Connecting the future leaders of a better working world

Cora Ng, UK

The EY Vantage Program connects future EY leaders with market leaders of tomorrow to accelerate inclusive growth and create jobs. Over the course of six weeks, our top-performing managers and senior managers work alongside select high-impact entrepreneurs to address their businesses’ biggest obstacles to growth, at no fee. We spoke to Talent Analytics Lead Cora Ng to hear more about her recent placement in South Africa.

Tell us a bit about yourself. 

I head up the Talent Analytics team within the EMEIA Financial Services sector at EY. What I do, in a nutshell, is tell stories with data. I advise the business by harnessing the power of people data and identifying critical Talent issues. It sounds cheesy, but I love what I do, particularly when I am able to unveil a story behind a mountain of raw data. It’s like a detective game for me.

Can you tell us a bit more about the Vantage Program? Why did it appeal to you and how do you become a Vantage Advisor?

Growing up with a successful businesswoman in the family, I saw first-hand the challenges entrepreneurs face. They experience the same organisational issues as global firms, e.g. finance, marketing, HR, but lack the infrastructure of a corporation. Juggling these whilst trying to turn a profit is challenging, and this is where the Vantage Program comes in.

Over the course of six weeks, Vantage Advisors work alongside high-impact entrepreneurs to address their businesses’ biggest obstacles to growth, at no fee. You can apply to be a Vantage Advisor if you have been with the organization for at least two years, and if you are a top performing Manager or Senior Manager.

What were you hoping to get out of the program?

I love a good challenge. I thought working in a foreign country with a different culture, alongside people whom I’ve never met, doing work that requires similar skills but is completely different from my day job, would be an adventure, and more importantly, give me a good kick out of my comfort zone.

I found the idea of being on placement on your own a bit unnerving when I first looked into the program. Later I realized that even though you are the only person on site, you have a whole network of EY advisors and their wealth of knowledge to tap into if you need help.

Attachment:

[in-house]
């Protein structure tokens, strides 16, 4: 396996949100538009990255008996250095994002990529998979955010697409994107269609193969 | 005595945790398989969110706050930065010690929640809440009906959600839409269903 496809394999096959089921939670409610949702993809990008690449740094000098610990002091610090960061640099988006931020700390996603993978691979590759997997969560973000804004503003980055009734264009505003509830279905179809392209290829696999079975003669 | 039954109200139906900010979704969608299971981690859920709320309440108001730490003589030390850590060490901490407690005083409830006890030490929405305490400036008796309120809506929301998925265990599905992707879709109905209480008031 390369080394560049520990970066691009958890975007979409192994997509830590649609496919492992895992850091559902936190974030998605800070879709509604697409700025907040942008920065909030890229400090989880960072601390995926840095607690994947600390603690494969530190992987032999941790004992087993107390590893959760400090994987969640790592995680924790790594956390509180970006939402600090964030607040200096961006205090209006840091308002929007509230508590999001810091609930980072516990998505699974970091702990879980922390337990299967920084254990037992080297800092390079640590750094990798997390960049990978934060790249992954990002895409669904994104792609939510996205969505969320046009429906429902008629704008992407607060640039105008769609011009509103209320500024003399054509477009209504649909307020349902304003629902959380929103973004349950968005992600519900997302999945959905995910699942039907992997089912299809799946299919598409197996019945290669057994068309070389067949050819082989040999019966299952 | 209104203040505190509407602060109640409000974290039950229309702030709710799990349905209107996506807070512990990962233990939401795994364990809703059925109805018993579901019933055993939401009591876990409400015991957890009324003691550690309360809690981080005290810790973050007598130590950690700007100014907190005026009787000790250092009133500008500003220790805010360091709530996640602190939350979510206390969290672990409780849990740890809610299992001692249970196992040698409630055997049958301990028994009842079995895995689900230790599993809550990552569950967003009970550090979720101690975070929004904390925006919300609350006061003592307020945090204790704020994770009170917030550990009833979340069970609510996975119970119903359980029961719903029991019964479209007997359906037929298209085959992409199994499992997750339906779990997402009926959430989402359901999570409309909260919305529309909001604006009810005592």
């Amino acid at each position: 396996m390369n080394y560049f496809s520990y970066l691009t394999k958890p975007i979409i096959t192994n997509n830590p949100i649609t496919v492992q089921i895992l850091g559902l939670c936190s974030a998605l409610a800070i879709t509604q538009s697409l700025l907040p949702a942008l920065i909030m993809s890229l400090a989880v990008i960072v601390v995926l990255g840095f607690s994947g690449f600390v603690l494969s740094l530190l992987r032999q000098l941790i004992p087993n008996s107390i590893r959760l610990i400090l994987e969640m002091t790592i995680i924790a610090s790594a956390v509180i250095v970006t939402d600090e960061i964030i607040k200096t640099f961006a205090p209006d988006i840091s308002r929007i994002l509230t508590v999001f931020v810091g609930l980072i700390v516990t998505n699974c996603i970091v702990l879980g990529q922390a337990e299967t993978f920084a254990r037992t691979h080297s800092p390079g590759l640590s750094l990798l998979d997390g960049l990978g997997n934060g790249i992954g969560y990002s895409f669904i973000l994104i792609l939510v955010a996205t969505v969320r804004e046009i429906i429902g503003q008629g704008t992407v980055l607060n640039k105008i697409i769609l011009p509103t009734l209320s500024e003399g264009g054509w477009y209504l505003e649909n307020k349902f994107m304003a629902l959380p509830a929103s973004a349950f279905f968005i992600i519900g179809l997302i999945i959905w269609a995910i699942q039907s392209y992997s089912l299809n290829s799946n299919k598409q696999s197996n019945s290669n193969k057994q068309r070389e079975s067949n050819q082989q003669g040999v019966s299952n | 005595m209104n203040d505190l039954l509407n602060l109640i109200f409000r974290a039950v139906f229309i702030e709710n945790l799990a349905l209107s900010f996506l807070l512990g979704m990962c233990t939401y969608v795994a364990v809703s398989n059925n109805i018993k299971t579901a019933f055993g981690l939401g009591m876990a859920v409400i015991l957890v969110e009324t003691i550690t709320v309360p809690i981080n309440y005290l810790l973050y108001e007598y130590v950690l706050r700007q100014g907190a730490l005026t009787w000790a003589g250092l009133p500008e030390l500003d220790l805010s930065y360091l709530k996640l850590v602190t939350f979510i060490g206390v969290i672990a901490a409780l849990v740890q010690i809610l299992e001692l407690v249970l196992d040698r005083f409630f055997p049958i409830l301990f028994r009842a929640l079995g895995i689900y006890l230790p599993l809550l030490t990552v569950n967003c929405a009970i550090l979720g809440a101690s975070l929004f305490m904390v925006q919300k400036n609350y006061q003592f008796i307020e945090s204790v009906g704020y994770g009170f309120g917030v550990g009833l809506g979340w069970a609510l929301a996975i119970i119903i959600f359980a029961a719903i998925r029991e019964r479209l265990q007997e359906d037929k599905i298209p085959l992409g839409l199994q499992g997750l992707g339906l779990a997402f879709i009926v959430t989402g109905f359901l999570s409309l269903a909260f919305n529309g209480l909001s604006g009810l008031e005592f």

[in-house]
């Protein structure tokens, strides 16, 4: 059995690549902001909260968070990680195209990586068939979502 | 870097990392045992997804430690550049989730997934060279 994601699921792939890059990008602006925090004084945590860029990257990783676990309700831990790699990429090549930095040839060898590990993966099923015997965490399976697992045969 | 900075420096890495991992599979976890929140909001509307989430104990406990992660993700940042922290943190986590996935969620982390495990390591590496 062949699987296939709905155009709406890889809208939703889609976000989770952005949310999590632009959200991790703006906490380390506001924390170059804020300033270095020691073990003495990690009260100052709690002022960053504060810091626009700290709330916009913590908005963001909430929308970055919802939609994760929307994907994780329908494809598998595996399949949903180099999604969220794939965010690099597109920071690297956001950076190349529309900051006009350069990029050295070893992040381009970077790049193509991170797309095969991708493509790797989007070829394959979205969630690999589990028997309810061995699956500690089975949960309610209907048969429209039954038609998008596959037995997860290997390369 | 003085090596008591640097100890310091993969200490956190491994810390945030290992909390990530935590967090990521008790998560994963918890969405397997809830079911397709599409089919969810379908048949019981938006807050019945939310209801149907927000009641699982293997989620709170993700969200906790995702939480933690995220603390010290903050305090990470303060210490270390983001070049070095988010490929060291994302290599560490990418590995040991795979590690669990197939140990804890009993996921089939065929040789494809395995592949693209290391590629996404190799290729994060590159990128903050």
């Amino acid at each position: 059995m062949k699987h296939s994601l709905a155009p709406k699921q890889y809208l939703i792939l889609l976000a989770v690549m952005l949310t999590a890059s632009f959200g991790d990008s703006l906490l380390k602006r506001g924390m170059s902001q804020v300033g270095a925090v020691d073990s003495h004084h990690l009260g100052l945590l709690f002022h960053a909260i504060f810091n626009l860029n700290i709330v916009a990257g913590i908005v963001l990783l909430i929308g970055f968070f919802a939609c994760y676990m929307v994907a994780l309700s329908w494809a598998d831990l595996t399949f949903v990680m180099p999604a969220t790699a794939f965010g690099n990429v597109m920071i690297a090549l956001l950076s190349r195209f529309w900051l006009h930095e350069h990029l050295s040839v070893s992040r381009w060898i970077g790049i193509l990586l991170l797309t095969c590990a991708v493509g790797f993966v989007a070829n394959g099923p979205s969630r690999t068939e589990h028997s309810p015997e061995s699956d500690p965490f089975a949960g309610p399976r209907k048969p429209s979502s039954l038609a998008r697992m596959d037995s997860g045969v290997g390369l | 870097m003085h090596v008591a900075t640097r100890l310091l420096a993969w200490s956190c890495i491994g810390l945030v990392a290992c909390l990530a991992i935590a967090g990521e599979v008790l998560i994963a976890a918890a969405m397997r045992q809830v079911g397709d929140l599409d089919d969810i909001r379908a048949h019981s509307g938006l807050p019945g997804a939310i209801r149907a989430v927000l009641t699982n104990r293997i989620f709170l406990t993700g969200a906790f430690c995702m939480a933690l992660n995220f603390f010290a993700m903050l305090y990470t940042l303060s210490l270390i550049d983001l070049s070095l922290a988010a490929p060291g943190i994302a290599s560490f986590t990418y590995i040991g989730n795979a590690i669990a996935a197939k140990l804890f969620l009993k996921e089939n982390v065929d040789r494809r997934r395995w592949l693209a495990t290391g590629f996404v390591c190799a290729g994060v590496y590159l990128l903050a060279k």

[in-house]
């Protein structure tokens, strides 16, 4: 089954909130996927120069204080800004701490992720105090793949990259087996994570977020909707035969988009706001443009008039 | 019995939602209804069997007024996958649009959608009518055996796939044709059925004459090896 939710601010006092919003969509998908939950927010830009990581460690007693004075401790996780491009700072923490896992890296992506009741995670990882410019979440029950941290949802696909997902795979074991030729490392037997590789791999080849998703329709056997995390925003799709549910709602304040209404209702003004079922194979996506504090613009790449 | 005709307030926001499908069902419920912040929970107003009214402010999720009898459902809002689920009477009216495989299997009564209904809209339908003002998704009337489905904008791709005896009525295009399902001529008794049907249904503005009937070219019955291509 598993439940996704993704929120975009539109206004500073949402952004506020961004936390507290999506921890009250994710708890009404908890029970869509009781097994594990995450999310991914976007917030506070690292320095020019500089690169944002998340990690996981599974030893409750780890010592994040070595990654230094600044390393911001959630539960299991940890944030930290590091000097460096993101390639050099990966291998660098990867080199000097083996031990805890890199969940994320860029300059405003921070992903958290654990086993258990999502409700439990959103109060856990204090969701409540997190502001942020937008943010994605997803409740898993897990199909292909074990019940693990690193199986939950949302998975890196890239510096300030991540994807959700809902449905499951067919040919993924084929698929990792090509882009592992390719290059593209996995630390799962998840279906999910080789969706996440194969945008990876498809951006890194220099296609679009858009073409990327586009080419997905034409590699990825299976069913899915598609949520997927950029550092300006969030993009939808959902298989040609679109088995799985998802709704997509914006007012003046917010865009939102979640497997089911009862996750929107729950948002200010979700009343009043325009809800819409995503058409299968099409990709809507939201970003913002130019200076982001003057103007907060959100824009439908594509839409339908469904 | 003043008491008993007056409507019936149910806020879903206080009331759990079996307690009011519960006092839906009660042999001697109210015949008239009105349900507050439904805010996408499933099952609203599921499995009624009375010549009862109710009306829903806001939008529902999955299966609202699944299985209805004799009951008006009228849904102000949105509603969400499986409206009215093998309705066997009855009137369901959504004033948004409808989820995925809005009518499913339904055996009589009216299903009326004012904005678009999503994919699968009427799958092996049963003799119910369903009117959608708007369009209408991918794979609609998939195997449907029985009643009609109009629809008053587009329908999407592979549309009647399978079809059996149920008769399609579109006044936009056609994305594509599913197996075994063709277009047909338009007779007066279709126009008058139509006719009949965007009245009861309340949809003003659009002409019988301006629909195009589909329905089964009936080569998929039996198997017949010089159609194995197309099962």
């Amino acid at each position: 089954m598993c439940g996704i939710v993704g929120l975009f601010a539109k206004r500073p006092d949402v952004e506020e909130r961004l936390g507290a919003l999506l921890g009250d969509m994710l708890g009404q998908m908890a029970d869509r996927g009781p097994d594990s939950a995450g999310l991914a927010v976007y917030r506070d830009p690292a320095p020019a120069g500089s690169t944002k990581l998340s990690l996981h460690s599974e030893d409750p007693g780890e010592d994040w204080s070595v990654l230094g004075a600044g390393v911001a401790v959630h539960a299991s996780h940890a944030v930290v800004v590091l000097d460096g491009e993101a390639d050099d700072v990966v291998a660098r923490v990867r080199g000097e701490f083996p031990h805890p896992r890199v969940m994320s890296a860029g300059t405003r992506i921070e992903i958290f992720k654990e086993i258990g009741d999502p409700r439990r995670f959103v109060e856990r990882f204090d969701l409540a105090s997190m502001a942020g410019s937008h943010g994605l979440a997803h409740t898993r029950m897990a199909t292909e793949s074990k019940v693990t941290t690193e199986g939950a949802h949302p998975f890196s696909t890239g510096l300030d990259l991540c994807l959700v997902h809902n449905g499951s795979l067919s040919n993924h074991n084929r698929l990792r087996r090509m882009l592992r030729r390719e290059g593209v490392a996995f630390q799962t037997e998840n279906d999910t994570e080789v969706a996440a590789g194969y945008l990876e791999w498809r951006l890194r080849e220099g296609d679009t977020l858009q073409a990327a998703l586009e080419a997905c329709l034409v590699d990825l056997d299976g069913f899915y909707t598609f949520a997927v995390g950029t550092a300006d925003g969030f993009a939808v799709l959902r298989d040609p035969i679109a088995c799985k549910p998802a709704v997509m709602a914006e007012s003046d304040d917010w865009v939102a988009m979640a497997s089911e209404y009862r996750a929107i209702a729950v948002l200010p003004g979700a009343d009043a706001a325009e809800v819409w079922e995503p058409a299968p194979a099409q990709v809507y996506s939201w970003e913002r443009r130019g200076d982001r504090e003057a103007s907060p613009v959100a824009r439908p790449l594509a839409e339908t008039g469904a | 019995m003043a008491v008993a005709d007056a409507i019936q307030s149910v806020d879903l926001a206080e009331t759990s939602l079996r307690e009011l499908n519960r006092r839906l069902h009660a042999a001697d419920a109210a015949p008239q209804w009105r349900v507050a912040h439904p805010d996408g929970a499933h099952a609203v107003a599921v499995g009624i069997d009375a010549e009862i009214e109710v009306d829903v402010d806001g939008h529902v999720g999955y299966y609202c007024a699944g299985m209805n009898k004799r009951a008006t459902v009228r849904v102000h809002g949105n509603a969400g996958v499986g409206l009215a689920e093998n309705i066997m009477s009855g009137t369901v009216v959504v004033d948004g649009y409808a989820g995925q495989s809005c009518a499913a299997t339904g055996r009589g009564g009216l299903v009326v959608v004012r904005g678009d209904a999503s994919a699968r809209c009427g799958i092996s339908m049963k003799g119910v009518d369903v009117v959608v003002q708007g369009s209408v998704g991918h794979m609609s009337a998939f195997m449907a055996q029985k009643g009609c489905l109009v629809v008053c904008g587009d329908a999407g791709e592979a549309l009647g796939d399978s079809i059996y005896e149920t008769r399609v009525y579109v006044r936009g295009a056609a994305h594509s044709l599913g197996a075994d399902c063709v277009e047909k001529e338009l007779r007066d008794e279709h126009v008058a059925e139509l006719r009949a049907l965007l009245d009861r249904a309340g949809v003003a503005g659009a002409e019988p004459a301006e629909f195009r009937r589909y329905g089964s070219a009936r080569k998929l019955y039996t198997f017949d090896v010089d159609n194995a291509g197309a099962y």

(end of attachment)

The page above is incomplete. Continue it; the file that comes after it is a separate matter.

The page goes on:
Tell us more about the placement you took part in. Who were you working for and what types of projects did you lead on?

I worked with a local interior design company located in Johannesburg, South Africa. They specialize in architecture and interior design, project management and construction.

One of the first things I did with the entrepreneur was clearly outline the priority actions for the business, as they could become barriers to growth if not resolved. From that, we identified the need to establish an account management process, revisit their branding and marketing strategy, formalize HR support for the team etc. Even though these are a world away from what I do in my day job, I applied the same analytical and methodical approach to support the entrepreneur in tackling the business’s obstacles to growth.

What did you get out of the placement, both personally and professionally?

It wasn’t until my placement ended and I was back in London, that it struck me. My entrepreneur never asked me what I did as my usual role at EY. She must have assumed that defining business objectives and strategy, refreshing branding and marketing strategies, implementing cultural change was my usual role. She never saw me as a Talent Analytics Manager and that in turn encouraged me to not put my skills and knowledge in a box. It was as if my blinkers were removed and I was able to see broader possibilities and be more ‘me’ when I was on placement. The professional benefits of the placement were obvious, after all this is a leadership development program. What surprised me the most is the impact it had on me personally. I got to see more of me; I’m usually made up of x% sister, x% friend, x% colleague and x% me, but when you are out there on your own, you get to experience the 100% you.

Was there anything that surprised you whilst on placement? What were some of the highlights or lessons learnt?

Since I was in a new location with virtually no connections, I made a very conscious effort to build relationships with as many people as I could, from meeting my local talent colleagues in Johannesburg to getting to know a local family I met on the hop-on-hop-off bus tour. I later found out that one of them worked in asset management and could be a valuable business contact for my entrepreneur so I connected them. I met an Italian couple in Namibia before my placement, and found out that I would be living ten minutes away from them in Johannesburg.

People are the highlight of my placement. I feel so grateful to have met so many wonderful people along the way. In terms of lessons learned: never underestimate the power of your network, especially in a big organization like EY. Somebody, somewhere will be able to help or guide you on something you’re stuck on. Since coming back from my placement, I’ve been utilizing Yammer (our internal social networking platform) like never before, and it has already helped me on several projects.

If somebody else at EY was considering applying to the programme, what would be your advice?

Sign up at once! I spoke to a few Vantage Alumni when I thought about applying. Every single person said it was a life-changing experience – and it really was. It is a very competitive program, and my advice would be to research everything – the program itself, the entrepreneur world: ecosystem, common challenges they face etc. Be prepared and good luck.